Friday 27 February 2015

A new venue for gay weddings in Carmarthen?

It has been a long time since we heard anything from Towy Community Church which operates Xcel Bowl at Johnstown just outside Carmarthen, but it is now set to steam ahead with Phase II of the development.

The bowling alley received over £1.4 million in grants, soft loans and publicly-owned assets from Carmarthenshire County Council, with the Big Lottery Fund contributing a further £800,000 to the project which was estimated to cost around £2.25 million (not including the cost to the taxpayer of buying the site).

The bowling alley was Phase I of the overall development, and a condition of the planning grant was that Phase II would have to go ahead within five years (i.e. by the end of 2016).

The original plans for Phase II will involve building an auditorium with a seating capacity of 600 to be used for Sunday worship, a cafe and debt counselling centre, and the church said that the overall cost of the two phases would be more than £5 million. Based on the church's own projections, Phase II will cost nearly £3 million.

So where will all that money come from?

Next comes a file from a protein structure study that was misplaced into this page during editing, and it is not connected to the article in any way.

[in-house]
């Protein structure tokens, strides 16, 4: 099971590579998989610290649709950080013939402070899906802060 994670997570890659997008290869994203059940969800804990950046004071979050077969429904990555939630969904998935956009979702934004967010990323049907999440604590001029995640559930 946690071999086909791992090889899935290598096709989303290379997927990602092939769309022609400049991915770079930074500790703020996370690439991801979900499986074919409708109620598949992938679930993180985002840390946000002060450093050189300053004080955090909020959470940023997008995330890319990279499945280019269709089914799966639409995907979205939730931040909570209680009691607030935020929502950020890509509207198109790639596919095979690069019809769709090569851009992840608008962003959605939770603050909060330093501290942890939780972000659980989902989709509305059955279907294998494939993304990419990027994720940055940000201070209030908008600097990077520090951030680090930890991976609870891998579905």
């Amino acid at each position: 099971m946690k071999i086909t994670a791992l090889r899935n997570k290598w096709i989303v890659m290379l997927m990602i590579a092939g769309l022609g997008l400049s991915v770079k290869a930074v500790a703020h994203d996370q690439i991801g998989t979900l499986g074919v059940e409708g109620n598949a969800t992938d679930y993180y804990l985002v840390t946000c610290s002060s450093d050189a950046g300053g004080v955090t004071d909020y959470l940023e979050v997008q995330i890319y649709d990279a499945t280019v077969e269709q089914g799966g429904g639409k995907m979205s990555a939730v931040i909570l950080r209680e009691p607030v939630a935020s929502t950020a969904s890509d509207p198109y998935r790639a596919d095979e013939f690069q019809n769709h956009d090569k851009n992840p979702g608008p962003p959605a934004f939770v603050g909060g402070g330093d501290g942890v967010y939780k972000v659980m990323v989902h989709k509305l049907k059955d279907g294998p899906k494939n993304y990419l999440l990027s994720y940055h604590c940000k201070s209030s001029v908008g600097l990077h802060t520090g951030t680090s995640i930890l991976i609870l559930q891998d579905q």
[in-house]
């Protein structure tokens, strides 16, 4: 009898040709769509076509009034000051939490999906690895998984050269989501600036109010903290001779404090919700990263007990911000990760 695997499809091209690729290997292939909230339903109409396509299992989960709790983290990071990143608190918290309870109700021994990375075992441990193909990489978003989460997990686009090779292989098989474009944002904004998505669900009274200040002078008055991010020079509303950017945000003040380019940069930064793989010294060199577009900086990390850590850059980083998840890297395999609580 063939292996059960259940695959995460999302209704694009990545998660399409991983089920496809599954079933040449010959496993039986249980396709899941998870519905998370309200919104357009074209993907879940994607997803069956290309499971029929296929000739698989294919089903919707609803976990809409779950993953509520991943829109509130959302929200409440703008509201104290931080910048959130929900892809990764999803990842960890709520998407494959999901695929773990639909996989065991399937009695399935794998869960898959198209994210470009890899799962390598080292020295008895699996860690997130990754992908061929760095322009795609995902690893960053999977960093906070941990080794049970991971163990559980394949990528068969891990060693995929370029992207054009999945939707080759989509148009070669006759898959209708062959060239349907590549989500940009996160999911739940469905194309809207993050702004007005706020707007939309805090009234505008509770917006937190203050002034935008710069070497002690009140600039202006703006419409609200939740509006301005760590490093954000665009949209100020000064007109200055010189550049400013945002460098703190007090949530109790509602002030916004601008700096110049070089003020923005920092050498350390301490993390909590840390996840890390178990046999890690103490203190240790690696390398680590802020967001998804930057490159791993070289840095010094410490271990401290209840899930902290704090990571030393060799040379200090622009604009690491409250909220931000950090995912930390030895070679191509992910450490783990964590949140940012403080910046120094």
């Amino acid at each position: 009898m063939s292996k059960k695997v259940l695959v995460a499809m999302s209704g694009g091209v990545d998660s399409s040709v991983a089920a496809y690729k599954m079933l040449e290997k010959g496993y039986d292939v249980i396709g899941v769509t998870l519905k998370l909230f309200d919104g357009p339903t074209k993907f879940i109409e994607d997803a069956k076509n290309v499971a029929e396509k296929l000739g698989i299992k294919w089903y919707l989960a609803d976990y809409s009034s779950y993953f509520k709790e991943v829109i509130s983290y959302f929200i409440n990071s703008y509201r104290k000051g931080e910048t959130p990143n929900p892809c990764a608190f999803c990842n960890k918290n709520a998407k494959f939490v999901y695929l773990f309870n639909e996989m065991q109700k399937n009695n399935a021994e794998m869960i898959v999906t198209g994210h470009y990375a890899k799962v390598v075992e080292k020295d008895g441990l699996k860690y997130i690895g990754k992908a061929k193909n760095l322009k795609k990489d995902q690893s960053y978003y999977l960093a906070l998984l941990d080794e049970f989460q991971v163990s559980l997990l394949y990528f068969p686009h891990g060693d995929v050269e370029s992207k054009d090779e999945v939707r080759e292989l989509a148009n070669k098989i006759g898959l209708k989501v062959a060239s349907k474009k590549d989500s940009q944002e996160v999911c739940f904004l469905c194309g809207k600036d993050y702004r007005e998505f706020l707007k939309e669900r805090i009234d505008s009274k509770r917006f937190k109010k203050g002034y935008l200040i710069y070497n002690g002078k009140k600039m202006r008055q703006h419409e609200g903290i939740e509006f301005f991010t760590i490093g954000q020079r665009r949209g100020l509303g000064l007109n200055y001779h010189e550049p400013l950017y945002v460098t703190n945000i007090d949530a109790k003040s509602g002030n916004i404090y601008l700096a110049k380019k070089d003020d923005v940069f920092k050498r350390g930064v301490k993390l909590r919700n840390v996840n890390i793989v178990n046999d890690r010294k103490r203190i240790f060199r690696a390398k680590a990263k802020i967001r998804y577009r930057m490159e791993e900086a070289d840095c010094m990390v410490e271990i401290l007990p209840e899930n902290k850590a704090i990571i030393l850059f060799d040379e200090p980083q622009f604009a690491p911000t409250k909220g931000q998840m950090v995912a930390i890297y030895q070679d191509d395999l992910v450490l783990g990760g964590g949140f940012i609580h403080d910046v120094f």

Any profits from the bowling alley are supposed to be ploughed back into deserving community projects, and it is a racing certainty that the new church auditorium will qualify. However, there will still be a large funding gap, and back in January 2012 the church's pastor, Mark Bennett, told Golwg that Phase II would mean applying for more grants.

A slightly tricky issue could be persuading those who dish out grants that Phase II meets all the requirements laid out in equalities legislation, and is not just a ruse to get taxpayers to fund the expansion of a fundamentalist religious group.

The church's 150 or so congregation currently meets at Queen Elizabeth High School, and so should fit easily into the new auditorium, but the church is adamant that this new place of worship is not a church.

The debt counselling service is also likely to be rather different from the sort of help provided by organisations such as the Citizens Advice Bureau, featuring invitations to engage in prayer.

How the church would react if someone wanted to book the facilities for a gay wedding, and how comfortable a Muslim family might feel about using the debt counselling service is anyone's guess.

Based on their track record, it is unlikely that the council will find it too difficult to award more grants to an organisation which proclaims that it believes in the literal truth of the Bible and that those who reject Christ face "eternal conscious punishment", but the Wales Audit Office and other scrutinising bodies are likely to be asked to take a very close look.